Melissa Cohen
Before starting Tikkun Olam in Tel Aviv-Jaffa, when explaining to my friends and family what I was about to do, they told me what a life changing experience I was about to go through. My usual response to this was a head nod and a smile because, deep down, I was very unsure how I was going to feel while being there. I knew I was going to have fun, and that it might be a bit challenging, but I never thought I would do half of what I did.
 
Living in Tel Aviv and volunteering with Tikkun Olam was truly an amazing experience. I was able to discover new cultures, new surroundings, new people, and also learn about myself.  
 
Before Tikkun Olam, I was at a standstill. It was about time to start looking for real, full time jobs, but I knew something deep down was telling me it wasn’t time just yet. So I chose the Tikkun Olam in Tel Aviv-Jaffa program, and I don’t think I could have made a better decision. The volunteer work, the other participants, and Tel Aviv all fit perfectly what I was looking for. 
 
One of the things from this experience that I am most proud of is my volunteering. At one of my four volunteering places, The Center for Disabled Adults in south Tel Aviv, my supervisor asked me if I felt my presence was important.  "How do you feel you changed this Center and the people?” she asked. I had only been there for about 4 months, and so I wasn't sure if I have done anything. It wasn't really about making a big dramatic change there, but just for me to make my own small impact for the Center's residents. They may not remember me after the program is over, but I am proud that each day that I came to the Center, I knew that I made someone’s day just a little better.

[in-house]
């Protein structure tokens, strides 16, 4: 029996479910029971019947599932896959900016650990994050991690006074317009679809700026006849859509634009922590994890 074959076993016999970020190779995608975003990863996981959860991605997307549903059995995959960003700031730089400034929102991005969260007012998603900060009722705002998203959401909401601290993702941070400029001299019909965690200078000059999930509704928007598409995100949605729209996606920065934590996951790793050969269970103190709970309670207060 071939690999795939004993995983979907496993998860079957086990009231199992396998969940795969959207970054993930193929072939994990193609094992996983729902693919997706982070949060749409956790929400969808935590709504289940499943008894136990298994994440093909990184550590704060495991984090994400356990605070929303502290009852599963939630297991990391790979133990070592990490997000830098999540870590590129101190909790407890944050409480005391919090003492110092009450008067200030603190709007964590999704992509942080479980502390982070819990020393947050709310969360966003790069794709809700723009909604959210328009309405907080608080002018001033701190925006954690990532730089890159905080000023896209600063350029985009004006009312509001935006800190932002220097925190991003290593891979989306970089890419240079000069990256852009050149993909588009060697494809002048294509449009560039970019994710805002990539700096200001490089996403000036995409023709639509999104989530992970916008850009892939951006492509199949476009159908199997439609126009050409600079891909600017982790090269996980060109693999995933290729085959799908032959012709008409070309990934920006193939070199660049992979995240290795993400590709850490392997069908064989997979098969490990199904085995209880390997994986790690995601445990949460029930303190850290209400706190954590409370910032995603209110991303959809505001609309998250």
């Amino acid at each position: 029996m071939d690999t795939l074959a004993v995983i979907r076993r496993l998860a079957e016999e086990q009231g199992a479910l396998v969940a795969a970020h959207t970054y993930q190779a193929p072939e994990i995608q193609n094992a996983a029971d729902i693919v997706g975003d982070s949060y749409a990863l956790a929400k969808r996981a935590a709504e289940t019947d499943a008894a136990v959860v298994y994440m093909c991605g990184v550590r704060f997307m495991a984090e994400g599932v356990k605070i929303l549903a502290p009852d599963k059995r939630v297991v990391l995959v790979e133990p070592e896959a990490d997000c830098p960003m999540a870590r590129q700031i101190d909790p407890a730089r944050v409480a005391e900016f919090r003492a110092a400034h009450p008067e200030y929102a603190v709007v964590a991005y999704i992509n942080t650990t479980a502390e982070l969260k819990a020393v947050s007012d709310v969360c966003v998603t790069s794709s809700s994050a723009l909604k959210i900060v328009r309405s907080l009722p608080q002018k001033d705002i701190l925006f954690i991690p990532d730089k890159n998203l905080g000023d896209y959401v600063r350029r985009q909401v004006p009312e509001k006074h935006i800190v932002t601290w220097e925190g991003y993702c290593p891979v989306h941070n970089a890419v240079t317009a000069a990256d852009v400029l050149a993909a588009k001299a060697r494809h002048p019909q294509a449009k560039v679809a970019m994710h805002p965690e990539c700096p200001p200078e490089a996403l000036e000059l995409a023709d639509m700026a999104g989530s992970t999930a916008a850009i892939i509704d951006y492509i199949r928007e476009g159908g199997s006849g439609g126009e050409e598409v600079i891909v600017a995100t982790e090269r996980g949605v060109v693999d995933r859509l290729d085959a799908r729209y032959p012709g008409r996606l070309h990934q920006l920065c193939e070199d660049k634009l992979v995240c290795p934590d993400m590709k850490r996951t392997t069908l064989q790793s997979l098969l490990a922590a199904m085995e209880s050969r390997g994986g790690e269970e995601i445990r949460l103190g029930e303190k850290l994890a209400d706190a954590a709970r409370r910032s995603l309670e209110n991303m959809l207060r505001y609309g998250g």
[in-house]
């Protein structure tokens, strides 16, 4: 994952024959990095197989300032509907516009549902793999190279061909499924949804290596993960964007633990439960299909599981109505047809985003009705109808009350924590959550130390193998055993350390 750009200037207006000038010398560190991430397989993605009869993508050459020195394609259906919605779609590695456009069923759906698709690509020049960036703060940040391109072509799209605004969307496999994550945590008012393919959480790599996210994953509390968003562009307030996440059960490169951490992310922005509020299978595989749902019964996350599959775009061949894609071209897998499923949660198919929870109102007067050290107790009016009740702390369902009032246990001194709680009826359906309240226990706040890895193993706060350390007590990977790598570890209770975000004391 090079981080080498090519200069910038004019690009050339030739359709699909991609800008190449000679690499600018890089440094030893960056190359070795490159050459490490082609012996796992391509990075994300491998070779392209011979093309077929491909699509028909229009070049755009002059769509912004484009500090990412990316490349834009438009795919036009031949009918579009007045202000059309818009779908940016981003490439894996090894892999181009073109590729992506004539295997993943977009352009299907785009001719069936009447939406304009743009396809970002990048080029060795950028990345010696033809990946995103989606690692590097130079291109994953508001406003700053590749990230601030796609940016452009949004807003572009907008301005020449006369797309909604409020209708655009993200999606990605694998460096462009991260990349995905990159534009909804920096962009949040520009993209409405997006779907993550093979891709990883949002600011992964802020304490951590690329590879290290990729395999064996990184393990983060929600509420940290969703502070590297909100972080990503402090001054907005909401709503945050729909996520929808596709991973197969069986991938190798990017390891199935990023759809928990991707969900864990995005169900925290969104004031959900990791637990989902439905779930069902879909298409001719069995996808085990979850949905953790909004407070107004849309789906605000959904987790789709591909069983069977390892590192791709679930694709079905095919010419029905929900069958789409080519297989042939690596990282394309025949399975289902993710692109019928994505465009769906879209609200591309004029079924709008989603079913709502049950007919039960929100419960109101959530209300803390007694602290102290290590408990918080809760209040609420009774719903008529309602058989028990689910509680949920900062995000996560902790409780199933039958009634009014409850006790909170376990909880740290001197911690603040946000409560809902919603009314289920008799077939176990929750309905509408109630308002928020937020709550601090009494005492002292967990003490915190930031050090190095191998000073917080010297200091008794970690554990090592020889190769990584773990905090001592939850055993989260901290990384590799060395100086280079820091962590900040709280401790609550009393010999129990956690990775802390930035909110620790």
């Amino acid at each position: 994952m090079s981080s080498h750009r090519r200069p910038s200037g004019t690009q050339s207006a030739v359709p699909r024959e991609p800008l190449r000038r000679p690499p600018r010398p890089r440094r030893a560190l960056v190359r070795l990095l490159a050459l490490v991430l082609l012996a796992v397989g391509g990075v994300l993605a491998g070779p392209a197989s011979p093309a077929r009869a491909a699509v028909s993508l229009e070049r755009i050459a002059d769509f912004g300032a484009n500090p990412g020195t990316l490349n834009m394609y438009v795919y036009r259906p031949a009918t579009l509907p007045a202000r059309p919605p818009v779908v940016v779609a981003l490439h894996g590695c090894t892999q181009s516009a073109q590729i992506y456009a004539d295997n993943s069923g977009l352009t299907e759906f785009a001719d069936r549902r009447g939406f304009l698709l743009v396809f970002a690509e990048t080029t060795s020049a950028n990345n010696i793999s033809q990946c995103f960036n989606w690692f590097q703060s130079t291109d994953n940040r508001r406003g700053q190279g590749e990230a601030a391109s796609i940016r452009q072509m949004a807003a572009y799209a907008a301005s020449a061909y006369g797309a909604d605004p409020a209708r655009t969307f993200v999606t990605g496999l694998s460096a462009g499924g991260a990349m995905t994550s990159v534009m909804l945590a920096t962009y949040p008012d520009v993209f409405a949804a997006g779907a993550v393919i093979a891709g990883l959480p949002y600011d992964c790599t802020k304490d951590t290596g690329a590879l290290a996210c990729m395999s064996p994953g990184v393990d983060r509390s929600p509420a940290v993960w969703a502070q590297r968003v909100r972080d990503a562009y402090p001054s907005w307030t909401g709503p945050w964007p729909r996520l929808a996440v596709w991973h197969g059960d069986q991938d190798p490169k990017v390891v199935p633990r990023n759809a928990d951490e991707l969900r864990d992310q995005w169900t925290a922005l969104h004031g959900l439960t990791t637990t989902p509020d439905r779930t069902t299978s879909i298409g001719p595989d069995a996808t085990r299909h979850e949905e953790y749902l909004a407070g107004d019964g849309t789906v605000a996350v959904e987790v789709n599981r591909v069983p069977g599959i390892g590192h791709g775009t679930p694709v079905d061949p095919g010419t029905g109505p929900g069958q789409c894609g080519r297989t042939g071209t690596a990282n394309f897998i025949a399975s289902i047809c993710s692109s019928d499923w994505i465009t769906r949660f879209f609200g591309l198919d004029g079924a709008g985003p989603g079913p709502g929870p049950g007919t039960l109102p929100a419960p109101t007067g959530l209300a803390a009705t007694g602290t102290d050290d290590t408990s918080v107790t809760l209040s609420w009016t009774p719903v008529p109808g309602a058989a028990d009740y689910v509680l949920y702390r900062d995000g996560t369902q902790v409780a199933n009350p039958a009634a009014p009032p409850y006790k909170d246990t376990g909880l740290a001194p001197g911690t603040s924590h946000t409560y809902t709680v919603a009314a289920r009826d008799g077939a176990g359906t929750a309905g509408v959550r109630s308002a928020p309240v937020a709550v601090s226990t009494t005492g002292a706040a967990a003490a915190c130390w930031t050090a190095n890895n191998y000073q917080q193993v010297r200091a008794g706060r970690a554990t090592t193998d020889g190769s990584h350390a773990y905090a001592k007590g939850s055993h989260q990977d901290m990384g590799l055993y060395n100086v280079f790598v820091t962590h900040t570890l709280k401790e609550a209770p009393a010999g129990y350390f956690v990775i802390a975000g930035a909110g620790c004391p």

When I decided to come and live in Israel with Tikkun Olam, I never really expected to learn so much about my own beliefs. During the program, I was forced to think about where I stand on the spectrum of the Jewish religion, what I think about Israel and its politics, and most importantly, how I felt coming to make my humble contribution to Israeli society. Throughout my life, I have been in many situations where I had to grapple with my connection to Judaism and Israel, my experience in Israel with Tikkun Olam gave me the tools to really understand how I feel about that connection.
 
When our group arrived in Israel, we spent a weekend on a kibbutz to start getting to know each other before moving into our apartments in Tel Aviv. One activity that we did was to write down our goals for the next 5 months, and our expectations of ourselves and the program. We wrote them down, put them in a sealed envelope and received them back at the end of the program. When I opened my envelope, I realized that had I surpassed every goal I had written down and more.
 
I took many risks, met amazing people, traveled, and conquered the streets of Tel Aviv. I learned a language, worked with people I would have never expected to work with - it was all simply amazing. My biggest goal that I wrote on my paper was to find myself. Although I have many more years to explore and find myself, I feel that if I had not partaken in this experience, I would not be who I am today.
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